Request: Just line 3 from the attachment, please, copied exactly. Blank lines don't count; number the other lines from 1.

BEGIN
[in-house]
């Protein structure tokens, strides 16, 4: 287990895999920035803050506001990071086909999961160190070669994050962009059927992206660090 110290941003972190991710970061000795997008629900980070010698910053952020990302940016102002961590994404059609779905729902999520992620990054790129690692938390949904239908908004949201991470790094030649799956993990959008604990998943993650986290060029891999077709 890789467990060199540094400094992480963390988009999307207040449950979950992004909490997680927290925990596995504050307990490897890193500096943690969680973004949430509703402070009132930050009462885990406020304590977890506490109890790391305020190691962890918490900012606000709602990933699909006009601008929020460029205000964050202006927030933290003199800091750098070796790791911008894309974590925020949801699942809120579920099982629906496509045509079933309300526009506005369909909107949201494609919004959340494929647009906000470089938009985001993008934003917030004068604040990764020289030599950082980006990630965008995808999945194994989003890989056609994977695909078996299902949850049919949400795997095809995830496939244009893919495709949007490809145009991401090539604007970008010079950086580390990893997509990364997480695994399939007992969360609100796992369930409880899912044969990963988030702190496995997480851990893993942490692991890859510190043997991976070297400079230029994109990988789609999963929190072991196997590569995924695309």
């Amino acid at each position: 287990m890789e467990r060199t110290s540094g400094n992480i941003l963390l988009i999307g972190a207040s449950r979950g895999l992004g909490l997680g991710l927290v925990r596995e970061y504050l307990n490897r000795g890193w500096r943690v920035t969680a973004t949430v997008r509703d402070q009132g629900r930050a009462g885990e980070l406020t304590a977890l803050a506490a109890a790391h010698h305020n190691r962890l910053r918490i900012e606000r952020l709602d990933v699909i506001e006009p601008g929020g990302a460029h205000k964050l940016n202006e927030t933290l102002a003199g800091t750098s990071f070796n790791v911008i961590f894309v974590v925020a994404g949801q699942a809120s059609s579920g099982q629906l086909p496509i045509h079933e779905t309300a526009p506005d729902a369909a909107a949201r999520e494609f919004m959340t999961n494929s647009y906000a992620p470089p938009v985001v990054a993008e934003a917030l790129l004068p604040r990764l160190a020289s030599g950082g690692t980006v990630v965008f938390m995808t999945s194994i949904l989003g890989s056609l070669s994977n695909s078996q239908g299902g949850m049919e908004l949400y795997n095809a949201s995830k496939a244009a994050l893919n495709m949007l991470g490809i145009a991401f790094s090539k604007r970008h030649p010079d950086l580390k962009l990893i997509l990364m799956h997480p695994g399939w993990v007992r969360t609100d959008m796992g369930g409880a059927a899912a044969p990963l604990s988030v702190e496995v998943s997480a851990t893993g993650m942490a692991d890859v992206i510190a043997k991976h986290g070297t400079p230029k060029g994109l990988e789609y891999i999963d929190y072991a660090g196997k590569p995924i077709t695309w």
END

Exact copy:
């Amino acid at each position: 287990m890789e467990r060199t110290s540094g400094n992480i941003l963390l988009i999307g972190a207040s449950r979950g895999l992004g909490l997680g991710l927290v925990r596995e970061y504050l307990n490897r000795g890193w500096r943690v920035t969680a973004t949430v997008r509703d402070q009132g629900r930050a009462g885990e980070l406020t304590a977890l803050a506490a109890a790391h010698h305020n190691r962890l910053r918490i900012e606000r952020l709602d990933v699909i506001e006009p601008g929020g990302a460029h205000k964050l940016n202006e927030t933290l102002a003199g800091t750098s990071f070796n790791v911008i961590f894309v974590v925020a994404g949801q699942a809120s059609s579920g099982q629906l086909p496509i045509h079933e779905t309300a526009p506005d729902a369909a909107a949201r999520e494609f919004m959340t999961n494929s647009y906000a992620p470089p938009v985001v990054a993008e934003a917030l790129l004068p604040r990764l160190a020289s030599g950082g690692t980006v990630v965008f938390m995808t999945s194994i949904l989003g890989s056609l070669s994977n695909s078996q239908g299902g949850m049919e908004l949400y795997n095809a949201s995830k496939a244009a994050l893919n495709m949007l991470g490809i145009a991401f790094s090539k604007r970008h030649p010079d950086l580390k962009l990893i997509l990364m799956h997480p695994g399939w993990v007992r969360t609100d959008m796992g369930g409880a059927a899912a044969p990963l604990s988030v702190e496995v998943s997480a851990t893993g993650m942490a692991d890859v992206i510190a043997k991976h986290g070297t400079p230029k060029g994109l990988e789609y891999i999963d929190y072991a660090g196997k590569p995924i077709t695309w």